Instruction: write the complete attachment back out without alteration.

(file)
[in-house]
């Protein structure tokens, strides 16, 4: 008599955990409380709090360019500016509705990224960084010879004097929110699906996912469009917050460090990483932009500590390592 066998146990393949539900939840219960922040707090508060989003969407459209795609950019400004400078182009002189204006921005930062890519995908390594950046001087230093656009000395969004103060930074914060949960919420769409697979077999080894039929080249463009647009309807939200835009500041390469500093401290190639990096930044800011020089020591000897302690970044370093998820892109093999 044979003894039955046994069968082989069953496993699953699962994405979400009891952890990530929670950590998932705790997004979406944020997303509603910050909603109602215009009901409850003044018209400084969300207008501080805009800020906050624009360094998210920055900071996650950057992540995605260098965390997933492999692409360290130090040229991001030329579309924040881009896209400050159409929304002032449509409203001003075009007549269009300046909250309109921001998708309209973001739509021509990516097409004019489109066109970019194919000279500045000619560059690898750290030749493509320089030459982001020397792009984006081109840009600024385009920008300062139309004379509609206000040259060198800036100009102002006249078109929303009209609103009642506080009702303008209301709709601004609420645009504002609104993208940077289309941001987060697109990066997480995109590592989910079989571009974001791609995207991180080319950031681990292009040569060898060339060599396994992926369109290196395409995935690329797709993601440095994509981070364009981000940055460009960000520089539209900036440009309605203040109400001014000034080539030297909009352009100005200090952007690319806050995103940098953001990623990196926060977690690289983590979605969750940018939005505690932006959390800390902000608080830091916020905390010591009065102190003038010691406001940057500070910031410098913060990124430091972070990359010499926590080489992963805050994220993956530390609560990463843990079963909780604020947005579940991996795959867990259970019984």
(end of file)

[in-house]
């Protein structure tokens, strides 16, 4: 008599955990409380709090360019500016509705990224960084010879004097929110699906996912469009917050460090990483932009500590390592 066998146990393949539900939840219960922040707090508060989003969407459209795609950019400004400078182009002189204006921005930062890519995908390594950046001087230093656009000395969004103060930074914060949960919420769409697979077999080894039929080249463009647009309807939200835009500041390469500093401290190639990096930044800011020089020591000897302690970044370093998820892109093999 044979003894039955046994069968082989069953496993699953699962994405979400009891952890990530929670950590998932705790997004979406944020997303509603910050909603109602215009009901409850003044018209400084969300207008501080805009800020906050624009360094998210920055900071996650950057992540995605260098965390997933492999692409360290130090040229991001030329579309924040881009896209400050159409929304002032449509409203001003075009007549269009300046909250309109921001998708309209973001739509021509990516097409004019489109066109970019194919000279500045000619560059690898750290030749493509320089030459982001020397792009984006081109840009600024385009920008300062139309004379509609206000040259060198800036100009102002006249078109929303009209609103009642506080009702303008209301709709601004609420645009504002609104993208940077289309941001987060697109990066997480995109590592989910079989571009974001791609995207991180080319950031681990292009040569060898060339060599396994992926369109290196395409995935690329797709993601440095994509981070364009981000940055460009960000520089539209900036440009309605203040109400001014000034080539030297909009352009100005200090952007690319806050995103940098953001990623990196926060977690690289983590979605969750940018939005505690932006959390800390902000608080830091916020905390010591009065102190003038010691406001940057500070910031410098913060990124430091972070990359010499926590080489992963805050994220993956530390609560990463843990079963909780604020947005579940991996795959867990259970019984």